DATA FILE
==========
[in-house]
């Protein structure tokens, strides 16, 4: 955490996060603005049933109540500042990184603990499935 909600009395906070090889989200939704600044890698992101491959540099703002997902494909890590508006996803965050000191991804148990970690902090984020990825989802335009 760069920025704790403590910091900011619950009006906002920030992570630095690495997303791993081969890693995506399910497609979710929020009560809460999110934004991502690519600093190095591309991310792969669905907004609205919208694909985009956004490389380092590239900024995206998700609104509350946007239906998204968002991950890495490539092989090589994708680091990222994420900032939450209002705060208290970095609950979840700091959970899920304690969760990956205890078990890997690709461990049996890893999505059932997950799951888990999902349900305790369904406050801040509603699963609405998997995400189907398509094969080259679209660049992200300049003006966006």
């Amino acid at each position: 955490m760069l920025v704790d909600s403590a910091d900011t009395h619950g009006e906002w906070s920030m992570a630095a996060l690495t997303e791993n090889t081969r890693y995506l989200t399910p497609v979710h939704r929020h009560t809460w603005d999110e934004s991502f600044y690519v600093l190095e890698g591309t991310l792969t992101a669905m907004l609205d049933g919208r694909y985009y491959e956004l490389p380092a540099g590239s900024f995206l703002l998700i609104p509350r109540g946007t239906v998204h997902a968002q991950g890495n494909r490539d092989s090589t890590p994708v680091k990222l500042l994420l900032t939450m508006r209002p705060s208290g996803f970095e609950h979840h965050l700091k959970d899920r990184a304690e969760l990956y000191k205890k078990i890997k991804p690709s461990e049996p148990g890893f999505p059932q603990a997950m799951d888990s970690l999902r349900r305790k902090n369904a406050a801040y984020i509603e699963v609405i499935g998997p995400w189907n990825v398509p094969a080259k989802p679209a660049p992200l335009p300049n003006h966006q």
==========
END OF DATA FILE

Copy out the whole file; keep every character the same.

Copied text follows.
[in-house]
């Protein structure tokens, strides 16, 4: 955490996060603005049933109540500042990184603990499935 909600009395906070090889989200939704600044890698992101491959540099703002997902494909890590508006996803965050000191991804148990970690902090984020990825989802335009 760069920025704790403590910091900011619950009006906002920030992570630095690495997303791993081969890693995506399910497609979710929020009560809460999110934004991502690519600093190095591309991310792969669905907004609205919208694909985009956004490389380092590239900024995206998700609104509350946007239906998204968002991950890495490539092989090589994708680091990222994420900032939450209002705060208290970095609950979840700091959970899920304690969760990956205890078990890997690709461990049996890893999505059932997950799951888990999902349900305790369904406050801040509603699963609405998997995400189907398509094969080259679209660049992200300049003006966006």
């Amino acid at each position: 955490m760069l920025v704790d909600s403590a910091d900011t009395h619950g009006e906002w906070s920030m992570a630095a996060l690495t997303e791993n090889t081969r890693y995506l989200t399910p497609v979710h939704r929020h009560t809460w603005d999110e934004s991502f600044y690519v600093l190095e890698g591309t991310l792969t992101a669905m907004l609205d049933g919208r694909y985009y491959e956004l490389p380092a540099g590239s900024f995206l703002l998700i609104p509350r109540g946007t239906v998204h997902a968002q991950g890495n494909r490539d092989s090589t890590p994708v680091k990222l500042l994420l900032t939450m508006r209002p705060s208290g996803f970095e609950h979840h965050l700091k959970d899920r990184a304690e969760l990956y000191k205890k078990i890997k991804p690709s461990e049996p148990g890893f999505p059932q603990a997950m799951d888990s970690l999902r349900r305790k902090n369904a406050a801040y984020i509603e699963v609405i499935g998997p995400w189907n990825v398509p094969a080259k989802p679209a660049p992200l335009p300049n003006h966006q």